- Ann Phoenix, Institute of Education, University of London
"It’s high time we have a book like this. Brian Alleyne has managed to produce the best, clearest, and most comprehensive overview of narrative theory for social scientists I have yet to see. I wish I’d had access to a book like this when I was a student. It would have made my life so much easier. It will surely become the universally recognised go-to book on the subject."
- David Graeber, London School of Economics & Political Science
Narrative is a fundamental means whereby we make sense of our own lives and of the world around us. The stories we tell, and are being told, shape our identities, relationships and world-views. In a rapidly changing digital society where blogging and social networking have become fundamental communication channels, the platforms for the creation and exchange of all kinds of narratives have greatly expanded.
Illustrated with examples from a range of fields and disciplines as well as the author’s own work on hacking cultures and cultural activism, this title is a must for anyone wanting to learn about narrative approaches in social research and how to conduct successful narrative research in a digital age.
Denzin's argues that no single method, theory, or observer can capture all that is relevant or important in reality. He argues for the use of triangulation and for a view of theory and methods as "concept sensitizers." His approach enables sociologists to acquire specifi c facts about a particular situation while simultaneously elevating these to the level of shared meaning.
The author shows students how to proceed with research, bringing sharply into focus the possibilities and their limitations. Since his view is integrated rather than eclectic, this is much more than a "how to do it" manual. Denzin points out aspects of research that fall outside the scope of a given method yet aff ect results, and emphasizes the need to employ several methods to cross-check each other. The Research Act covers all the content of conventional methods courses. The presentation is exciting and imaginative, and provides a thorough review of major sociological methods, a cogent statement about approaches to sociological inquiry, and a source from which a understanding of the problems of research can be derived.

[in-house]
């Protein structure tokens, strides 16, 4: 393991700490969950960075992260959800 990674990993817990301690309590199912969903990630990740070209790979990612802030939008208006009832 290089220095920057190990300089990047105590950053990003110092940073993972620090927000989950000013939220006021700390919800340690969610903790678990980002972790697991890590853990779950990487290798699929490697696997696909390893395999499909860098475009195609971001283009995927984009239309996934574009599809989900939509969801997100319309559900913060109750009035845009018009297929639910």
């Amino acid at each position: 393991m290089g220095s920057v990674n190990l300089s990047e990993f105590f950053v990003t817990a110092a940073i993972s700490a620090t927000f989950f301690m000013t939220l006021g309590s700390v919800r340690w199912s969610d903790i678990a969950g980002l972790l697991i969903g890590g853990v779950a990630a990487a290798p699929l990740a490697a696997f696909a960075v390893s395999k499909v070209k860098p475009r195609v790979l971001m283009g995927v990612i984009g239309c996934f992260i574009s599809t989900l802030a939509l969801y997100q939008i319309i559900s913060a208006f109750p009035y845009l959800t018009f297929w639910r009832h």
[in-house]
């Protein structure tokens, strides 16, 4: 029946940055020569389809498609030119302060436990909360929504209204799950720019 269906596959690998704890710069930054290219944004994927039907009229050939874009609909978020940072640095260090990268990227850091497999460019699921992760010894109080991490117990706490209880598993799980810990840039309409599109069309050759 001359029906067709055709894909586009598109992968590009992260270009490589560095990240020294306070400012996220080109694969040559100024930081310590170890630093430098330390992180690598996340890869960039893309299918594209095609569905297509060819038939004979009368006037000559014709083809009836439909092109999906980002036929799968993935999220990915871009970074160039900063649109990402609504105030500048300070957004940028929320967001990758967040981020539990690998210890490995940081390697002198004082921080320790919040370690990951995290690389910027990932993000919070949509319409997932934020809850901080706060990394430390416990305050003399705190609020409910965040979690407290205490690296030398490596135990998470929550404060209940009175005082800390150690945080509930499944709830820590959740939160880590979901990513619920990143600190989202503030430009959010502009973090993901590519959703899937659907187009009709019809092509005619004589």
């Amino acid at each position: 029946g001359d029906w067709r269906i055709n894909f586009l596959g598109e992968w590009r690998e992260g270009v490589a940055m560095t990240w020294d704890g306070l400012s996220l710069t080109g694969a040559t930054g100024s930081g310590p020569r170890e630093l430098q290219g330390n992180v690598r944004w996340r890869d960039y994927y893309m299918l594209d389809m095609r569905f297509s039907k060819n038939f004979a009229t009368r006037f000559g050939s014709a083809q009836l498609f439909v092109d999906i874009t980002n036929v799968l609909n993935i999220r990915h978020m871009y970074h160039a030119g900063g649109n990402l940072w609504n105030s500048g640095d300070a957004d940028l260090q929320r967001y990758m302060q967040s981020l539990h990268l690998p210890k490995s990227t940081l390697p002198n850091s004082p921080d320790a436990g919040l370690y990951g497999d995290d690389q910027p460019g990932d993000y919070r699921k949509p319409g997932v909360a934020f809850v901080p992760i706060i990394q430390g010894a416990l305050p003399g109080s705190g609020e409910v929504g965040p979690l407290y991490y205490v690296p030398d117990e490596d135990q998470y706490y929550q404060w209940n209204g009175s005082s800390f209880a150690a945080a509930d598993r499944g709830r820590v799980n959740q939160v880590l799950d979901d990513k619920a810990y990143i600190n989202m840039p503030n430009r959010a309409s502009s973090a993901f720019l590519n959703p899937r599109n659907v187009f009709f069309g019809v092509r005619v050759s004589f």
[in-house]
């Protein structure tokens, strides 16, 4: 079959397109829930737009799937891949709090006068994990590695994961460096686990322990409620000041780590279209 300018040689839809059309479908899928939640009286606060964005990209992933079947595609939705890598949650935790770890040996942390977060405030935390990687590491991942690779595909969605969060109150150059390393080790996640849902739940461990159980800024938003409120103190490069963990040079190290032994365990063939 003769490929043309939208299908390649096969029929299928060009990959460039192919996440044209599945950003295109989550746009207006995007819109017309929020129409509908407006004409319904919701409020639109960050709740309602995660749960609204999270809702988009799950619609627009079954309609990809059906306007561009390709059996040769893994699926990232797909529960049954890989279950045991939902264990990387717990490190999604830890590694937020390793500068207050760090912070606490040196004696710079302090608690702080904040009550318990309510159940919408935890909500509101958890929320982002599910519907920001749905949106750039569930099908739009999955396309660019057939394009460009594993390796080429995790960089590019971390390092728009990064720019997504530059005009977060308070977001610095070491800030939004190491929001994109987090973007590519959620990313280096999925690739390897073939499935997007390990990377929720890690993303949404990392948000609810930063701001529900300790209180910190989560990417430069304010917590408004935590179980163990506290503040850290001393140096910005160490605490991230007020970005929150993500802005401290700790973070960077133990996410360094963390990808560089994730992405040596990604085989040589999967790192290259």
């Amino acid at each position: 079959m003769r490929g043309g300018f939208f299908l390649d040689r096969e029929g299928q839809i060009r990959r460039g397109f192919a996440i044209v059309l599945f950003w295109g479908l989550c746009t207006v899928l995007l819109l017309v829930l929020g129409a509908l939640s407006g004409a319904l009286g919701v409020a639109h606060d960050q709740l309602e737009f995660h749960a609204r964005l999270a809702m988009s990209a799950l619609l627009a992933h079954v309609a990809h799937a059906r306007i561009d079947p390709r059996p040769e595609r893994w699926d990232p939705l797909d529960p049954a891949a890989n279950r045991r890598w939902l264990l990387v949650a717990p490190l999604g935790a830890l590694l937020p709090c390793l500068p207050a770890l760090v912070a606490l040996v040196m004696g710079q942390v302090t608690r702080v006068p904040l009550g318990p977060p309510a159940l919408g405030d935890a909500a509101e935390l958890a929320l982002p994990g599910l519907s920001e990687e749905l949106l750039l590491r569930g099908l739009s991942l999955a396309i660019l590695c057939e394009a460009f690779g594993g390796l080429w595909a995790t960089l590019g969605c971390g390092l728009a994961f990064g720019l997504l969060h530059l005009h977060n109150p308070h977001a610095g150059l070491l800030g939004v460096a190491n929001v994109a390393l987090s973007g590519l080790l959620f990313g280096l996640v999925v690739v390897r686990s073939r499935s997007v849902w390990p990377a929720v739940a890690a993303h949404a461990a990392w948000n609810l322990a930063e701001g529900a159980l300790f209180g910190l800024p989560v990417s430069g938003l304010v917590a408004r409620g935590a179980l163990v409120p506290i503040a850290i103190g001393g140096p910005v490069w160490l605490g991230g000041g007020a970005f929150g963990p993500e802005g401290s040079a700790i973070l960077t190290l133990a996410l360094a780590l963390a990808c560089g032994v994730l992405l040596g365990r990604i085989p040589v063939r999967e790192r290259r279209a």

The book contains thirteen sections dealing with theory and its development; issues of sampling units; problems of developing new measurement techniques; difficulties surrounding the interview (with special emphasis on interviewing deviant, hostile, and silent respondents); the nature of causation; and a review of the major methods of proof available to the sociologist. Actual research studies, focusing in turn on the experiment, the survey, participant observation, life-histories, and unobtrusive analysis, are also included.
Each section is preceded by an introduction, that defines the major issues in each paper, offers a discussion of problems not covered explicitly in the readings, and in general shows how each paper contributes to a view of interactional research processes. Because of its interactional approach, its use of classic articles, its anticipation of problems not yet formulated clearly in the literature, its illustrations of how social organizations may be studied, its inclusion of articles relevant to the social psychology of experiments, and its new statements on the ethics of research, this book will be invaluable in methods courses.
Especially when used in conjunction with its companion text, The Research Act, the book provides perhaps the most original and most useful compendium available to students today.
This volume engages with these emerging debates in qualitative research over new materialism, 'data', public policy, research ethics, public scholarship, and the corporate university in the neoliberal age. World-renowned contributors from the United States, United Kingdom, Spain, Norway, Australia, and New Zealand present a global perspective on these issues, framed within a landscape of higher education marked if not marred by efficiency metrics, accountability, external funding, and university rankings.
Qualitative Inquiry in Neoliberal Times is a must-read for faculty and students alike interested in the changing dynamics of their profession, whether theoretically, methodologically, or structurally and materially.
This title is sponsored by the International Association of Qualitative Inquiry, a major new international organization that sponsors an annual congress.